According to the constitutional committee’s “Terms of Reference and Core Rules of Procedure,” agreed upon by both the Syrian government and the opposition High Negotiations Committee (HNC), the constitutional committee “shall have a large and a small body.” The latter is tasked with preparing and drafting the constitutional proposals and comprises 45 members selected from among the original 150 members of the constitutional committee or the “large body” and represent, evenly, the Syrian government, opposition and civil society.
Also, the two co-chairs of the committee facilitate and propose “an agenda and work-plans that enable all issues to be considered.” They are supposed to agree on the agenda and work-plan for each round of talks at least 72 hours before the scheduled session, according to the head of the opposition delegation, Hadi al-Bahra.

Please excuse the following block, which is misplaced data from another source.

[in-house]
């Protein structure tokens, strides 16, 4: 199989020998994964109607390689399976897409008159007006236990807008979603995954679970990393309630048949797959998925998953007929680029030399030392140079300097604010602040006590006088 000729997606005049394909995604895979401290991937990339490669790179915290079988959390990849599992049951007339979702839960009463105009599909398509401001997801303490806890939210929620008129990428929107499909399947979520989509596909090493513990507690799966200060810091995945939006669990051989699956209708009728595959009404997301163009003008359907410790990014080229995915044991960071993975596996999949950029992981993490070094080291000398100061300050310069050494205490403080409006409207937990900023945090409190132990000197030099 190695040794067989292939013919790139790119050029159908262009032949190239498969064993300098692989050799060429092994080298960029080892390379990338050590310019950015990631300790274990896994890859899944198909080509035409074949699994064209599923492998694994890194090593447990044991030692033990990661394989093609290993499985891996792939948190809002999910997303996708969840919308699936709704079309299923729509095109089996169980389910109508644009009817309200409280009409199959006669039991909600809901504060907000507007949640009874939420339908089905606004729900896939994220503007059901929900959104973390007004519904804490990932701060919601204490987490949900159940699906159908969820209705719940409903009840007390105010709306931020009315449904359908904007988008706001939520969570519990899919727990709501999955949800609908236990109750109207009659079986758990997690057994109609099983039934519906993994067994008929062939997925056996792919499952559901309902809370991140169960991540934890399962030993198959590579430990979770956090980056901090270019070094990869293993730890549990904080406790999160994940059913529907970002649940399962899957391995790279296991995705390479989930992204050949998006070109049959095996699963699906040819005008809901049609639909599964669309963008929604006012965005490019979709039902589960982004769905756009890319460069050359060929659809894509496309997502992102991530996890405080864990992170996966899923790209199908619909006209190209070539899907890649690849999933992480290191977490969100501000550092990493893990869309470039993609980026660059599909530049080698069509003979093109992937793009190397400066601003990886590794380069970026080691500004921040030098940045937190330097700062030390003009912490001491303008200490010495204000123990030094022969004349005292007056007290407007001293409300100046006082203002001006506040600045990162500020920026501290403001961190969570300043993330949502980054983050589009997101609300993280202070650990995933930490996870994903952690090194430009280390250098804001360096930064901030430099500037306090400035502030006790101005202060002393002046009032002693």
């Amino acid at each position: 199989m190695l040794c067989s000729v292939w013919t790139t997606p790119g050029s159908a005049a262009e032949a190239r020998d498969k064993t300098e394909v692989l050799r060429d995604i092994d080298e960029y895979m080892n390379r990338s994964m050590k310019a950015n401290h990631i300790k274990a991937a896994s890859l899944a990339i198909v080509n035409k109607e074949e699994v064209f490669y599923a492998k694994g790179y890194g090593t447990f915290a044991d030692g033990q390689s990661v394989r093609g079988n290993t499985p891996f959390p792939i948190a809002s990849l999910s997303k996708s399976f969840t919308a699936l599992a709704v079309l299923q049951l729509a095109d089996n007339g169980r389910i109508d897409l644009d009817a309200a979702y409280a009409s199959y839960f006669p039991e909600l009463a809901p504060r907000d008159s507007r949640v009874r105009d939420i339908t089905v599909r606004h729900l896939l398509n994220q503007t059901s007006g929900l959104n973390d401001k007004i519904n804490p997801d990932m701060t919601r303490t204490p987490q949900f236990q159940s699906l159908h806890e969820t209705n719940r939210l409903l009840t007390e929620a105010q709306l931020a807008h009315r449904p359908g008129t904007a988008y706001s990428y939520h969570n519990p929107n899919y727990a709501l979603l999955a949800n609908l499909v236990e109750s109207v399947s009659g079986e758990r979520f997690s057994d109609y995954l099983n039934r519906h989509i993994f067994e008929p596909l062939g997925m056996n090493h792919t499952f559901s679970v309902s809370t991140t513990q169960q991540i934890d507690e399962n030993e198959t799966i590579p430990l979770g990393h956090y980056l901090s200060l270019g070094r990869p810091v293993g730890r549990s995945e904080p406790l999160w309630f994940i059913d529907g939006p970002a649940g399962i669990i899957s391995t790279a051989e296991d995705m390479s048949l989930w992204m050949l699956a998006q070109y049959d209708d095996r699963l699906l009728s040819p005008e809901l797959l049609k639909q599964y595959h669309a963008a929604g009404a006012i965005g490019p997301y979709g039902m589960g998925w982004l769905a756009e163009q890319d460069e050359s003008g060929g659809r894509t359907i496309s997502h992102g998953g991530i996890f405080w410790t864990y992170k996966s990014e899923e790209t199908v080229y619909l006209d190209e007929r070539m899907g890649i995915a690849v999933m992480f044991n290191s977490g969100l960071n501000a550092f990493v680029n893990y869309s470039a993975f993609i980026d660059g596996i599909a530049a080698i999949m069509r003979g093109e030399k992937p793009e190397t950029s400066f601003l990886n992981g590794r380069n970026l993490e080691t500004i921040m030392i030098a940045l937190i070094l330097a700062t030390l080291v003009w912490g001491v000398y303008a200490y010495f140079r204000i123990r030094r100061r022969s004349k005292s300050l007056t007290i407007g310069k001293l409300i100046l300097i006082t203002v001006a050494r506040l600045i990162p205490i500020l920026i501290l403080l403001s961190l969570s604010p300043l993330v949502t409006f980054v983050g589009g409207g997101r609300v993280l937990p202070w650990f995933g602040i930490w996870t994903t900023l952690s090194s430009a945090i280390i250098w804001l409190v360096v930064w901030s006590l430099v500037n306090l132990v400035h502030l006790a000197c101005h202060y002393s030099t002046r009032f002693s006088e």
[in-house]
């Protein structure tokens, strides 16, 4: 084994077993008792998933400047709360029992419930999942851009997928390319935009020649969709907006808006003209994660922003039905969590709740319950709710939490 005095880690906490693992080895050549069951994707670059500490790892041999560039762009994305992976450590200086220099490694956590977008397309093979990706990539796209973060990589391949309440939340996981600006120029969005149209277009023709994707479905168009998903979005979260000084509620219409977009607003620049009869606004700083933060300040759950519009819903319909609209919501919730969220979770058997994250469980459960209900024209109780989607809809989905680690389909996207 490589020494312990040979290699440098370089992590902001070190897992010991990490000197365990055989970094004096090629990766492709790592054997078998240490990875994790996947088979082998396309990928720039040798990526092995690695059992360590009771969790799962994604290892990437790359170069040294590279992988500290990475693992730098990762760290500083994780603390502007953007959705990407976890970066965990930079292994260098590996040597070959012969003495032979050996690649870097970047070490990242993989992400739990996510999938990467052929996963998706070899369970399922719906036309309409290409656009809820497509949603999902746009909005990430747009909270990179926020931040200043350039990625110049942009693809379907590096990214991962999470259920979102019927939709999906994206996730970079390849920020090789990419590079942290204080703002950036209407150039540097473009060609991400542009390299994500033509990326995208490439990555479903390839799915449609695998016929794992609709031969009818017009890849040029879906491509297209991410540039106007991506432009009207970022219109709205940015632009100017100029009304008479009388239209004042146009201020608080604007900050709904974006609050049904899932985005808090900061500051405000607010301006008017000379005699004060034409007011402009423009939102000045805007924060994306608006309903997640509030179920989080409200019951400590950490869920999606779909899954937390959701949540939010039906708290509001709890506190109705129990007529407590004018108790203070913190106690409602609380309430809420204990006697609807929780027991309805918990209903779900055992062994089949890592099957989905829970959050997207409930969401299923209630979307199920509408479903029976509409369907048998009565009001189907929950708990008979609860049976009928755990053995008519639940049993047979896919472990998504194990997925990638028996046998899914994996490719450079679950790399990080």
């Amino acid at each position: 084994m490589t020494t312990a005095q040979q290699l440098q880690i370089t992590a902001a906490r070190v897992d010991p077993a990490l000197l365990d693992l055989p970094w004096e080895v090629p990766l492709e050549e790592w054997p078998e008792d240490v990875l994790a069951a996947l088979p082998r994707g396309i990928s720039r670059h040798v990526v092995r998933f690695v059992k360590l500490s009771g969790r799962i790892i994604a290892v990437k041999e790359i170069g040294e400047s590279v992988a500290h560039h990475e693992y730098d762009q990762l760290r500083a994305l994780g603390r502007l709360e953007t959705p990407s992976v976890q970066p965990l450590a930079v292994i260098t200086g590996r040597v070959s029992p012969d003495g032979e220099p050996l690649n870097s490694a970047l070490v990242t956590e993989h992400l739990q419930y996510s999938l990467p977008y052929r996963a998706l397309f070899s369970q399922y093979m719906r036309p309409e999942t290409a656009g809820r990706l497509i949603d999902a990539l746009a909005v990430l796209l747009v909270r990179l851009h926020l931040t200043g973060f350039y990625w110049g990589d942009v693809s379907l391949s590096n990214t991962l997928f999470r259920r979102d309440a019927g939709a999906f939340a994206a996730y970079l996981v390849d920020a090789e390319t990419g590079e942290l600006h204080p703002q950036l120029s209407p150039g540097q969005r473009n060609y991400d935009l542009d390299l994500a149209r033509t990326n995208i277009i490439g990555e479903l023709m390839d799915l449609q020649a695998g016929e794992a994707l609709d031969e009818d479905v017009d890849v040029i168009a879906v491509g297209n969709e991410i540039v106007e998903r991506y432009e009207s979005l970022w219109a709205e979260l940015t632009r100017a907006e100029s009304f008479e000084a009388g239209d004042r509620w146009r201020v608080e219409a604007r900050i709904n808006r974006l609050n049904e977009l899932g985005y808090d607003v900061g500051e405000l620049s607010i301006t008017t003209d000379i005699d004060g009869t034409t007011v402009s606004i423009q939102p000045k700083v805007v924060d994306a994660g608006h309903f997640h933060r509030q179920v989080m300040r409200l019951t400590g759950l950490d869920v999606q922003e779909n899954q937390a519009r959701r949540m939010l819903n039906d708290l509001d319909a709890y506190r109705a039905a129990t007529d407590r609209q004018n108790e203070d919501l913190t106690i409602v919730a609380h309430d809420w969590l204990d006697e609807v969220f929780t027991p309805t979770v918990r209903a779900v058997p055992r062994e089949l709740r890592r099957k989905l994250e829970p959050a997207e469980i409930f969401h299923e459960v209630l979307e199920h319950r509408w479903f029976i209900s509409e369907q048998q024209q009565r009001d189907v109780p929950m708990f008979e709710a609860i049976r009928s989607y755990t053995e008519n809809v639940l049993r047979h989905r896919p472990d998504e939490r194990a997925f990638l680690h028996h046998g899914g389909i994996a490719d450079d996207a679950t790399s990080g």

The government delegation rejected the opposition’s five proposals for the agenda in the last round, Ahmad al-Asrawi, a member of the small body told Syria Direct. In return, the co-chair for the Syrian government, Ahmad Kuzbari, did not submit his proposal until the first day of the second round of talks, which “included one paragraph about what he terms the Syrian ‘national principles [of interest to the Syrian people’].”
While the last round ended with the withdrawal of the government delegation, member of the small body, and the deputy chairman of the HNC, Jamal Suleiman, said that “the Syrian regime delegation did not withdraw, but stalled everything and evaded any commitments to the agendas related to the constitutional process”.